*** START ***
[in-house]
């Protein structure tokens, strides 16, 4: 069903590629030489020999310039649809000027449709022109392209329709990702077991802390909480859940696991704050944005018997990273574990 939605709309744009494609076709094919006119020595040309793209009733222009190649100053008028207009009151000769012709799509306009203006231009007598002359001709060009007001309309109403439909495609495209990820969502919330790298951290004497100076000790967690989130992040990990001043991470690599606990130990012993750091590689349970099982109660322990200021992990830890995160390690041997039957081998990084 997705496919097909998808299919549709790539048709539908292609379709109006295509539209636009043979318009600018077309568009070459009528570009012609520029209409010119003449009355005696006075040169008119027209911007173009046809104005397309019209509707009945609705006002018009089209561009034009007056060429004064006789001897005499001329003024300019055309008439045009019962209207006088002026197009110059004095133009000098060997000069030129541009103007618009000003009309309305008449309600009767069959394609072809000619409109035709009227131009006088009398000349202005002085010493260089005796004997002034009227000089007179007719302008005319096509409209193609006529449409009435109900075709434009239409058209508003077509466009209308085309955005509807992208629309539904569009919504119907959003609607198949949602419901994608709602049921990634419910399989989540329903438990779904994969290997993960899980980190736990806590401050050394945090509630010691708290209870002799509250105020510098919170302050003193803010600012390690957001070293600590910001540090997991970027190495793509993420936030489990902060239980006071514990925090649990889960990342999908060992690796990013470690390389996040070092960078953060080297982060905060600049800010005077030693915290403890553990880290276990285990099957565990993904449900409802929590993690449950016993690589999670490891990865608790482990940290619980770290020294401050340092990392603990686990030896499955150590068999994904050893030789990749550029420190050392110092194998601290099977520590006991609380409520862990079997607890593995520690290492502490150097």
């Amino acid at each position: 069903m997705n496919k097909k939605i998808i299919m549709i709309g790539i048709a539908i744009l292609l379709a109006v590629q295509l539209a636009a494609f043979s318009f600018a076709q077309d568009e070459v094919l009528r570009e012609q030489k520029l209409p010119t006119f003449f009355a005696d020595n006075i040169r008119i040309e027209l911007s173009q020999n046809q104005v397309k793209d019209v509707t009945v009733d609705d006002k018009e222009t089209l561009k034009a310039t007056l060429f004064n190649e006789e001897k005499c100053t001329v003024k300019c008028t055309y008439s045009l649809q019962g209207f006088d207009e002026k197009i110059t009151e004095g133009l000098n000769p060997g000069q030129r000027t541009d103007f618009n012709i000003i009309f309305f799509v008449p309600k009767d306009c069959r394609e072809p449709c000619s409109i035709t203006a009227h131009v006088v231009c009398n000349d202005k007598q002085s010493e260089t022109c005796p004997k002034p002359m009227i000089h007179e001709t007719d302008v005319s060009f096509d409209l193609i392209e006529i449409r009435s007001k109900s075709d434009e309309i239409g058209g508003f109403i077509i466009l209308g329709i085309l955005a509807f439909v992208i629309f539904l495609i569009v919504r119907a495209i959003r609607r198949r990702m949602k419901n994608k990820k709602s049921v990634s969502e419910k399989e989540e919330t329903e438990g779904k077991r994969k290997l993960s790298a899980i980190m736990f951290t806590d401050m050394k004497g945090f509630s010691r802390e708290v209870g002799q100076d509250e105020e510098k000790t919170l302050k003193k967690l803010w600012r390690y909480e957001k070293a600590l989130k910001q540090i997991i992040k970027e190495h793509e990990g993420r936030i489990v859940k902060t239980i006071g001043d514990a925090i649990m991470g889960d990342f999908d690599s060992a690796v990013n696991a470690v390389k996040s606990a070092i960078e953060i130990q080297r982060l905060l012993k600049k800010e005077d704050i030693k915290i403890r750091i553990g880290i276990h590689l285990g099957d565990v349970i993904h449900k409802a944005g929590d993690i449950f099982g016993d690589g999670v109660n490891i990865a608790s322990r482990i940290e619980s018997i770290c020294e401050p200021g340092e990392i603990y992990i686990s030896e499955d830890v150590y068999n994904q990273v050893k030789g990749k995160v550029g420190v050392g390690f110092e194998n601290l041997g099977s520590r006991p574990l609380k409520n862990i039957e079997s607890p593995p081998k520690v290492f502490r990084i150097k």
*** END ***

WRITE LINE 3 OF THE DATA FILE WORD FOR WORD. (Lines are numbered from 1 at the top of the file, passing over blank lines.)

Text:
């Amino acid at each position: 069903m997705n496919k097909k939605i998808i299919m549709i709309g790539i048709a539908i744009l292609l379709a109006v590629q295509l539209a636009a494609f043979s318009f600018a076709q077309d568009e070459v094919l009528r570009e012609q030489k520029l209409p010119t006119f003449f009355a005696d020595n006075i040169r008119i040309e027209l911007s173009q020999n046809q104005v397309k793209d019209v509707t009945v009733d609705d006002k018009e222009t089209l561009k034009a310039t007056l060429f004064n190649e006789e001897k005499c100053t001329v003024k300019c008028t055309y008439s045009l649809q019962g209207f006088d207009e002026k197009i110059t009151e004095g133009l000098n000769p060997g000069q030129r000027t541009d103007f618009n012709i000003i009309f309305f799509v008449p309600k009767d306009c069959r394609e072809p449709c000619s409109i035709t203006a009227h131009v006088v231009c009398n000349d202005k007598q002085s010493e260089t022109c005796p004997k002034p002359m009227i000089h007179e001709t007719d302008v005319s060009f096509d409209l193609i392209e006529i449409r009435s007001k109900s075709d434009e309309i239409g058209g508003f109403i077509i466009l209308g329709i085309l955005a509807f439909v992208i629309f539904l495609i569009v919504r119907a495209i959003r609607r198949r990702m949602k419901n994608k990820k709602s049921v990634s969502e419910k399989e989540e919330t329903e438990g779904k077991r994969k290997l993960s790298a899980i980190m736990f951290t806590d401050m050394k004497g945090f509630s010691r802390e708290v209870g002799q100076d509250e105020e510098k000790t919170l302050k003193k967690l803010w600012r390690y909480e957001k070293a600590l989130k910001q540090i997991i992040k970027e190495h793509e990990g993420r936030i489990v859940k902060t239980i006071g001043d514990a925090i649990m991470g889960d990342f999908d690599s060992a690796v990013n696991a470690v390389k996040s606990a070092i960078e953060i130990q080297r982060l905060l012993k600049k800010e005077d704050i030693k915290i403890r750091i553990g880290i276990h590689l285990g099957d565990v349970i993904h449900k409802a944005g929590d993690i449950f099982g016993d690589g999670v109660n490891i990865a608790s322990r482990i940290e619980s018997i770290c020294e401050p200021g340092e990392i603990y992990i686990s030896e499955d830890v150590y068999n994904q990273v050893k030789g990749k995160v550029g420190v050392g390690f110092e194998n601290l041997g099977s520590r006991p574990l609380k409520n862990i039957e079997s607890p593995p081998k520690v290492f502490r990084i150097k």